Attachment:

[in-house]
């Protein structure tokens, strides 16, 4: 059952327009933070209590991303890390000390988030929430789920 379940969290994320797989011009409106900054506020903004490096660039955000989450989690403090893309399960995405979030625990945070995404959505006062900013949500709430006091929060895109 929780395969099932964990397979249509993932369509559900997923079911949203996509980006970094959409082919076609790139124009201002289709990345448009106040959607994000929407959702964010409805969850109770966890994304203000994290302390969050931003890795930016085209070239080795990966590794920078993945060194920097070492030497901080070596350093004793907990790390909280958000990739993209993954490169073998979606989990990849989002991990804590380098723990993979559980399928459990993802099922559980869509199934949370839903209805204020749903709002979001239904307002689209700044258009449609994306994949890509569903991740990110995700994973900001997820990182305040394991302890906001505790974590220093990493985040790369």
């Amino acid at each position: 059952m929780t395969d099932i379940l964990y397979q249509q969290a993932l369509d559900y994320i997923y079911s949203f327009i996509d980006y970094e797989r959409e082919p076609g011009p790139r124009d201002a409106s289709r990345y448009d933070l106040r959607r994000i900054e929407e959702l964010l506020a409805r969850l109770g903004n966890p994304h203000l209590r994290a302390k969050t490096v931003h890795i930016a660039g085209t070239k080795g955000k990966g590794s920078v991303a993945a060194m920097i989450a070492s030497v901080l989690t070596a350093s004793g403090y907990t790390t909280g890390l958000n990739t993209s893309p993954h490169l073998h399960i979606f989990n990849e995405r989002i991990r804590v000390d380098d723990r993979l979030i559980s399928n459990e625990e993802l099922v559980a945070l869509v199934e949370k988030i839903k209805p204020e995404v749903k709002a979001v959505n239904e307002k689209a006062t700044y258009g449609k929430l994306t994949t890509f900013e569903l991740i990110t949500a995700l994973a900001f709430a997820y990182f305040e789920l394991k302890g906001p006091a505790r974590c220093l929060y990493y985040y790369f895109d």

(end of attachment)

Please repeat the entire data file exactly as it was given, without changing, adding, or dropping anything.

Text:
[in-house]
């Protein structure tokens, strides 16, 4: 059952327009933070209590991303890390000390988030929430789920 379940969290994320797989011009409106900054506020903004490096660039955000989450989690403090893309399960995405979030625990945070995404959505006062900013949500709430006091929060895109 929780395969099932964990397979249509993932369509559900997923079911949203996509980006970094959409082919076609790139124009201002289709990345448009106040959607994000929407959702964010409805969850109770966890994304203000994290302390969050931003890795930016085209070239080795990966590794920078993945060194920097070492030497901080070596350093004793907990790390909280958000990739993209993954490169073998979606989990990849989002991990804590380098723990993979559980399928459990993802099922559980869509199934949370839903209805204020749903709002979001239904307002689209700044258009449609994306994949890509569903991740990110995700994973900001997820990182305040394991302890906001505790974590220093990493985040790369």
């Amino acid at each position: 059952m929780t395969d099932i379940l964990y397979q249509q969290a993932l369509d559900y994320i997923y079911s949203f327009i996509d980006y970094e797989r959409e082919p076609g011009p790139r124009d201002a409106s289709r990345y448009d933070l106040r959607r994000i900054e929407e959702l964010l506020a409805r969850l109770g903004n966890p994304h203000l209590r994290a302390k969050t490096v931003h890795i930016a660039g085209t070239k080795g955000k990966g590794s920078v991303a993945a060194m920097i989450a070492s030497v901080l989690t070596a350093s004793g403090y907990t790390t909280g890390l958000n990739t993209s893309p993954h490169l073998h399960i979606f989990n990849e995405r989002i991990r804590v000390d380098d723990r993979l979030i559980s399928n459990e625990e993802l099922v559980a945070l869509v199934e949370k988030i839903k209805p204020e995404v749903k709002a979001v959505n239904e307002k689209a006062t700044y258009g449609k929430l994306t994949t890509f900013e569903l991740i990110t949500a995700l994973a900001f709430a997820y990182f305040e789920l394991k302890g906001p006091a505790r974590c220093l929060y990493y985040y790369f895109d």